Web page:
Last night, as my girlfriend and I munched on veggie burgers at our tiny kitchen table, I told her about an idea for a story I wanted to pitch to one of the local alt-weeklies. It was a sound enough idea, well-thought out and though not time-sensitive, relevant in light of the current global and local economic situation.
She listened to and processed my pitch. We finished eating. A little bit later, while just chilling on the couch after dinner, she turned to me and asked, “Is there some reason you want to do that story now?” I re-delivered my reasoning from earlier. She listened, again, surprisingly patiently, and then clarified: “If the story isn’t time sensitive, why can’t you just pitch it later and focus on getting your comic book script done?”
If anyone hasn’t figured it out yet, I have the attention span of a hummingbird. It’s nothing new, though the internet age has certainly not helped. For about the last 15 years or so, I have always juggled multiple projects in the air at once. At one point a few years ago, I was working full-time as a web content editor, going to school full-time for not one but two bachelor’s degrees, doing regular freelance writing for multiple publications and editing a twice-weekly newspaper. All at once.
I have a terrible habit of starting new projects in the middle of current ones, and sometimes leaving old ones unfinished in their wake. I have in my files at least three unfinished books and/or proposals, an in-progress screenplay or two and who knows how many broken pieces of potential articles, reviews or columns. While in the midst of a freelance deadline last week, I was also creating promotional materials and editing videos and music for my band while scheduling meetings to discuss taking on more projects … and formulating plans for that story pitch that started this whole conversation.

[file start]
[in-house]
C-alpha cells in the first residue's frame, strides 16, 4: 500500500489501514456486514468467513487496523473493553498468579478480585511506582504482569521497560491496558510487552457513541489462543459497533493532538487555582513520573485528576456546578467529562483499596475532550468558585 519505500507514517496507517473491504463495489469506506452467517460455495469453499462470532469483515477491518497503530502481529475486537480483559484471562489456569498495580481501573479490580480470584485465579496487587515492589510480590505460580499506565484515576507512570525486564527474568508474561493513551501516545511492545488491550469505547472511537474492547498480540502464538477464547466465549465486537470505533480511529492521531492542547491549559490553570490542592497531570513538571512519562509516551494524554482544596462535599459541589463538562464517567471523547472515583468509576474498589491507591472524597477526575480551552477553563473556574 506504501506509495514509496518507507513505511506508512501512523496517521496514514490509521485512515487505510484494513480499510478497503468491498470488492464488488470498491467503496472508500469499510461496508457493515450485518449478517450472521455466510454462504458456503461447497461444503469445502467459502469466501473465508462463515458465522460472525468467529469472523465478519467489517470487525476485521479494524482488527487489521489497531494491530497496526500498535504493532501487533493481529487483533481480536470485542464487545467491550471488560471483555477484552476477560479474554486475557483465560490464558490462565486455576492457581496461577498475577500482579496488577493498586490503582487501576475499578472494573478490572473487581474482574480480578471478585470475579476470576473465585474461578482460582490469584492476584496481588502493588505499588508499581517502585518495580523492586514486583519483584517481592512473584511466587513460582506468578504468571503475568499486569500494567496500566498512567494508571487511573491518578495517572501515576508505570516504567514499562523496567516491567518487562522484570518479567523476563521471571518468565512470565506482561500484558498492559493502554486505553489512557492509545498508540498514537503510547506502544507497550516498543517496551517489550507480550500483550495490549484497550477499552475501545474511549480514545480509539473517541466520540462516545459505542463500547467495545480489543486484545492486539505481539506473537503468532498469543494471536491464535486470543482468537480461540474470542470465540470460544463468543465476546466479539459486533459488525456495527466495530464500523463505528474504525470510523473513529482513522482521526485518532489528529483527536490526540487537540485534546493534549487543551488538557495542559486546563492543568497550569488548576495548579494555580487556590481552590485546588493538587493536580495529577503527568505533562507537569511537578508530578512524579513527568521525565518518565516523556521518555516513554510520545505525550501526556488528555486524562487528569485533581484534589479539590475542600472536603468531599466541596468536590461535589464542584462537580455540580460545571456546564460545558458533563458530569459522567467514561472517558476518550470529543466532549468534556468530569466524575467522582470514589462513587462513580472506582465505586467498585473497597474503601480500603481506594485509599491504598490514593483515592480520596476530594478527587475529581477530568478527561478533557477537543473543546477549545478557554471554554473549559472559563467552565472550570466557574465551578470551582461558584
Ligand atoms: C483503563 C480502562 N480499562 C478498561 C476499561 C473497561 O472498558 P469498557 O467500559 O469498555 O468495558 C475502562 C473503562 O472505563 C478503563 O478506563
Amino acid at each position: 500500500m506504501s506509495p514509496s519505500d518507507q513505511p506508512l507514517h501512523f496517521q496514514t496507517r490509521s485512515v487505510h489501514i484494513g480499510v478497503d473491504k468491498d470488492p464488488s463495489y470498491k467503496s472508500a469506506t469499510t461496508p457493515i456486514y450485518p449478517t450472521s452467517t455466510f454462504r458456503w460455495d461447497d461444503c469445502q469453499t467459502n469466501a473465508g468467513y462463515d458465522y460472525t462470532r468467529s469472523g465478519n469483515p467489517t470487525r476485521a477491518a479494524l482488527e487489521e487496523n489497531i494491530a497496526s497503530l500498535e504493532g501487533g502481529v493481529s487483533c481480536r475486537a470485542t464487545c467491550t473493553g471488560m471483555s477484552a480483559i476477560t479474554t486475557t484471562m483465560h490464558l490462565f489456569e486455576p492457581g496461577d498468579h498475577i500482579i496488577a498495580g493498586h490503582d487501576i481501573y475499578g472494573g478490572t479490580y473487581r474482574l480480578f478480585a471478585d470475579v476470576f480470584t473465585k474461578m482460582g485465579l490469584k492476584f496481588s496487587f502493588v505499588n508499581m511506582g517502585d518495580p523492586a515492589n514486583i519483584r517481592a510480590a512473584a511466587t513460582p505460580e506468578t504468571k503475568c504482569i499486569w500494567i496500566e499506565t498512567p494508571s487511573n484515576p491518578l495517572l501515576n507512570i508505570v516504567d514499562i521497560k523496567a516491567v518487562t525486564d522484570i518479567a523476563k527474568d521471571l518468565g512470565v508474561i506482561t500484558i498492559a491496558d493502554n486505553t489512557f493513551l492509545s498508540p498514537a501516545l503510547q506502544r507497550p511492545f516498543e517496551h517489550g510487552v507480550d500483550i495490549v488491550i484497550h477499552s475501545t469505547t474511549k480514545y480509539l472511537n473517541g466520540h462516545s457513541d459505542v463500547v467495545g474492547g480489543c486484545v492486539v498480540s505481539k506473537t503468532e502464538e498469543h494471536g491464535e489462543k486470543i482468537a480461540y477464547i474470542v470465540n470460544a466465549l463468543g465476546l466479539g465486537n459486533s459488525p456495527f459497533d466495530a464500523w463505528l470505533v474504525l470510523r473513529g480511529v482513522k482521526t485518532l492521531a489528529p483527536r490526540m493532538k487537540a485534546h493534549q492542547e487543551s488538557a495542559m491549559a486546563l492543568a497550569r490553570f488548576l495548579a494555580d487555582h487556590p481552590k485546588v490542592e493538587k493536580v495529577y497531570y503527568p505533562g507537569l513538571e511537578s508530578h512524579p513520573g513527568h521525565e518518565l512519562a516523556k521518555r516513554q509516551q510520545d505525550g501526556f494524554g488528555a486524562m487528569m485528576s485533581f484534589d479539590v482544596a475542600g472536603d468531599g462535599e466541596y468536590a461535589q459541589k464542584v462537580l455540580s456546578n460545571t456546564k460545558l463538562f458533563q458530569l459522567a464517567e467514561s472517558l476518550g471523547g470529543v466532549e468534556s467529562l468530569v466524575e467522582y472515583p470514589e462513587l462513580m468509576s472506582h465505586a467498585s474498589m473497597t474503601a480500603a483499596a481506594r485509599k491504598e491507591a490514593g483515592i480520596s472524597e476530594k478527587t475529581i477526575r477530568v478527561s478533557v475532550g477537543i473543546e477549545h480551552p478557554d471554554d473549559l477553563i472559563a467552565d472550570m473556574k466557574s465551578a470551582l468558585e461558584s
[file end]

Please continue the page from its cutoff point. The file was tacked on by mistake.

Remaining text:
The girlfriend was right. I need to focus. There’s no immediate timeliness or financial burden requiring me to pitch this story right now. On the other hand, as she so kindly reminded me, San Francisco WonderCon is little more than a month away, and if there is any imaginary deadline for me to have my comic proposal together, that would absolutely be it.
In the 2005 film Les poupées russes (an adequate sequel to one of my favorite films, L’Auberge espagnole), the protagonist, Xavier, is a writer who does ghostwriting and pens pulpy romance books because these gigs pay well, but he is unsatisfied with the work, instead wishing to write earnest novels. Xavier’s grandfather tells him that if he keeps letting them, these good-paying but temporary distractions will consume his life, leaving what he truly wants out of reach. In the context of the film, it’s an allegory for the way Xavier’s led his romantic life. But the advice stands up on its own.
So while the occasional 200-word story for Six Degrees or contribution to little things such as Quips and Tips for Freelance Writers aren’t terrible time-suckers, I really need to hold steady and focus on finishing existing projects before starting new ones. Especially small ones. Before it’s too late.